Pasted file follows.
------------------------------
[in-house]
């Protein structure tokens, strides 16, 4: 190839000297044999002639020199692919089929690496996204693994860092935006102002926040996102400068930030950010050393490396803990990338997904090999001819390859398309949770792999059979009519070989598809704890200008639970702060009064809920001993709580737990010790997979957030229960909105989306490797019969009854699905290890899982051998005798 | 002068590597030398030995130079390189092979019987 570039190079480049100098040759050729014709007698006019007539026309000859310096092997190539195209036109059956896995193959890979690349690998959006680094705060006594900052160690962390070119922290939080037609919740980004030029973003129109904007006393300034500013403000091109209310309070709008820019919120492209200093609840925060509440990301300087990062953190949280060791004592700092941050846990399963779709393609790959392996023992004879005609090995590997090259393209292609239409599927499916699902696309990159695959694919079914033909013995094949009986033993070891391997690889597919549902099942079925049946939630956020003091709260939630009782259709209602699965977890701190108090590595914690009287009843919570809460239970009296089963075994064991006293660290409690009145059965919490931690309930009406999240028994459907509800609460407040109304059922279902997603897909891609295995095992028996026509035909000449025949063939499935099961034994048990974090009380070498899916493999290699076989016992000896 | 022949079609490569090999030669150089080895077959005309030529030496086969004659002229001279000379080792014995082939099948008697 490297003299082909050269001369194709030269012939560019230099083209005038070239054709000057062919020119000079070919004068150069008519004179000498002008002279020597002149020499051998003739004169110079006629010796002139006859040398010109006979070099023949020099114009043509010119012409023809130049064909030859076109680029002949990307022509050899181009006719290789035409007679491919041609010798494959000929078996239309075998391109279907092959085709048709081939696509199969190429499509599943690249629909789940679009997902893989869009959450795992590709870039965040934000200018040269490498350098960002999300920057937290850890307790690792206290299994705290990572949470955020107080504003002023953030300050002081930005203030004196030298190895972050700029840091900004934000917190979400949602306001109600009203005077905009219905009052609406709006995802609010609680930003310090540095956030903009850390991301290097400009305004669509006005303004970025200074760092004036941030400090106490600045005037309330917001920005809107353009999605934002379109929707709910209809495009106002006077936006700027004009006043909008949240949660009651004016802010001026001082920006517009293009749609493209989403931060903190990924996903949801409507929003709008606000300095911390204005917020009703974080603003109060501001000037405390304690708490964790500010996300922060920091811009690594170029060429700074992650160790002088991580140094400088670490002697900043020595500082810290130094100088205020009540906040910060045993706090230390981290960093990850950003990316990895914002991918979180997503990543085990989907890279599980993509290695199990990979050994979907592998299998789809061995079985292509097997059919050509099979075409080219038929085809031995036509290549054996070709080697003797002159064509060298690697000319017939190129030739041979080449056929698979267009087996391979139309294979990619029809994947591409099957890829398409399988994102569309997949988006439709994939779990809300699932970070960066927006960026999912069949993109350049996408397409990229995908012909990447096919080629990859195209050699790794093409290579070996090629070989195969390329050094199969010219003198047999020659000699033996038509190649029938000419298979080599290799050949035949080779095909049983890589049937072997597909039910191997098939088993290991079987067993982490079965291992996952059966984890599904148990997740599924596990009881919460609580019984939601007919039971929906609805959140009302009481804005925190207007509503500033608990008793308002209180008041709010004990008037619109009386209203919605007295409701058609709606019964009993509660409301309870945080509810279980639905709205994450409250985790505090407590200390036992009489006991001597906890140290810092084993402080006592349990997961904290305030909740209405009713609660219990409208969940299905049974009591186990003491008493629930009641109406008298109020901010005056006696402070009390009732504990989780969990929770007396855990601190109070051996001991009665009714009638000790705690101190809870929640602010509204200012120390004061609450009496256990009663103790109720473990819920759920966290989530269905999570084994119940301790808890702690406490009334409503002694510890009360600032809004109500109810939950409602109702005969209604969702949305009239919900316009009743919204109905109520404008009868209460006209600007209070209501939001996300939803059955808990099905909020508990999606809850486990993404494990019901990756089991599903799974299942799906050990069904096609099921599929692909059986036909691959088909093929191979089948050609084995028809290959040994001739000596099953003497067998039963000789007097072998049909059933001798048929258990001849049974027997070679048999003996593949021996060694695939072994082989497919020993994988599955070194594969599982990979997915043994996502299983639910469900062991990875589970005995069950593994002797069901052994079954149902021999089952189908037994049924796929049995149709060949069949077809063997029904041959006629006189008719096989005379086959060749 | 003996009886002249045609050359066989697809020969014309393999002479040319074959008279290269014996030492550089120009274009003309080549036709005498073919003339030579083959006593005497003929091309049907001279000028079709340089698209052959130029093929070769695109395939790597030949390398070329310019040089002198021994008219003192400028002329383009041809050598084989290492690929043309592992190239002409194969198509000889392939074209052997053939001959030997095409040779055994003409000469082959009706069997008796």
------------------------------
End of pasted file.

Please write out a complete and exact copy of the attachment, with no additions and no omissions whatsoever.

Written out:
[in-house]
């Protein structure tokens, strides 16, 4: 190839000297044999002639020199692919089929690496996204693994860092935006102002926040996102400068930030950010050393490396803990990338997904090999001819390859398309949770792999059979009519070989598809704890200008639970702060009064809920001993709580737990010790997979957030229960909105989306490797019969009854699905290890899982051998005798 | 002068590597030398030995130079390189092979019987 570039190079480049100098040759050729014709007698006019007539026309000859310096092997190539195209036109059956896995193959890979690349690998959006680094705060006594900052160690962390070119922290939080037609919740980004030029973003129109904007006393300034500013403000091109209310309070709008820019919120492209200093609840925060509440990301300087990062953190949280060791004592700092941050846990399963779709393609790959392996023992004879005609090995590997090259393209292609239409599927499916699902696309990159695959694919079914033909013995094949009986033993070891391997690889597919549902099942079925049946939630956020003091709260939630009782259709209602699965977890701190108090590595914690009287009843919570809460239970009296089963075994064991006293660290409690009145059965919490931690309930009406999240028994459907509800609460407040109304059922279902997603897909891609295995095992028996026509035909000449025949063939499935099961034994048990974090009380070498899916493999290699076989016992000896 | 022949079609490569090999030669150089080895077959005309030529030496086969004659002229001279000379080792014995082939099948008697 490297003299082909050269001369194709030269012939560019230099083209005038070239054709000057062919020119000079070919004068150069008519004179000498002008002279020597002149020499051998003739004169110079006629010796002139006859040398010109006979070099023949020099114009043509010119012409023809130049064909030859076109680029002949990307022509050899181009006719290789035409007679491919041609010798494959000929078996239309075998391109279907092959085709048709081939696509199969190429499509599943690249629909789940679009997902893989869009959450795992590709870039965040934000200018040269490498350098960002999300920057937290850890307790690792206290299994705290990572949470955020107080504003002023953030300050002081930005203030004196030298190895972050700029840091900004934000917190979400949602306001109600009203005077905009219905009052609406709006995802609010609680930003310090540095956030903009850390991301290097400009305004669509006005303004970025200074760092004036941030400090106490600045005037309330917001920005809107353009999605934002379109929707709910209809495009106002006077936006700027004009006043909008949240949660009651004016802010001026001082920006517009293009749609493209989403931060903190990924996903949801409507929003709008606000300095911390204005917020009703974080603003109060501001000037405390304690708490964790500010996300922060920091811009690594170029060429700074992650160790002088991580140094400088670490002697900043020595500082810290130094100088205020009540906040910060045993706090230390981290960093990850950003990316990895914002991918979180997503990543085990989907890279599980993509290695199990990979050994979907592998299998789809061995079985292509097997059919050509099979075409080219038929085809031995036509290549054996070709080697003797002159064509060298690697000319017939190129030739041979080449056929698979267009087996391979139309294979990619029809994947591409099957890829398409399988994102569309997949988006439709994939779990809300699932970070960066927006960026999912069949993109350049996408397409990229995908012909990447096919080629990859195209050699790794093409290579070996090629070989195969390329050094199969010219003198047999020659000699033996038509190649029938000419298979080599290799050949035949080779095909049983890589049937072997597909039910191997098939088993290991079987067993982490079965291992996952059966984890599904148990997740599924596990009881919460609580019984939601007919039971929906609805959140009302009481804005925190207007509503500033608990008793308002209180008041709010004990008037619109009386209203919605007295409701058609709606019964009993509660409301309870945080509810279980639905709205994450409250985790505090407590200390036992009489006991001597906890140290810092084993402080006592349990997961904290305030909740209405009713609660219990409208969940299905049974009591186990003491008493629930009641109406008298109020901010005056006696402070009390009732504990989780969990929770007396855990601190109070051996001991009665009714009638000790705690101190809870929640602010509204200012120390004061609450009496256990009663103790109720473990819920759920966290989530269905999570084994119940301790808890702690406490009334409503002694510890009360600032809004109500109810939950409602109702005969209604969702949305009239919900316009009743919204109905109520404008009868209460006209600007209070209501939001996300939803059955808990099905909020508990999606809850486990993404494990019901990756089991599903799974299942799906050990069904096609099921599929692909059986036909691959088909093929191979089948050609084995028809290959040994001739000596099953003497067998039963000789007097072998049909059933001798048929258990001849049974027997070679048999003996593949021996060694695939072994082989497919020993994988599955070194594969599982990979997915043994996502299983639910469900062991990875589970005995069950593994002797069901052994079954149902021999089952189908037994049924796929049995149709060949069949077809063997029904041959006629006189008719096989005379086959060749 | 003996009886002249045609050359066989697809020969014309393999002479040319074959008279290269014996030492550089120009274009003309080549036709005498073919003339030579083959006593005497003929091309049907001279000028079709340089698209052959130029093929070769695109395939790597030949390398070329310019040089002198021994008219003192400028002329383009041809050598084989290492690929043309592992190239002409194969198509000889392939074209052997053939001959030997095409040779055994003409000469082959009706069997008796």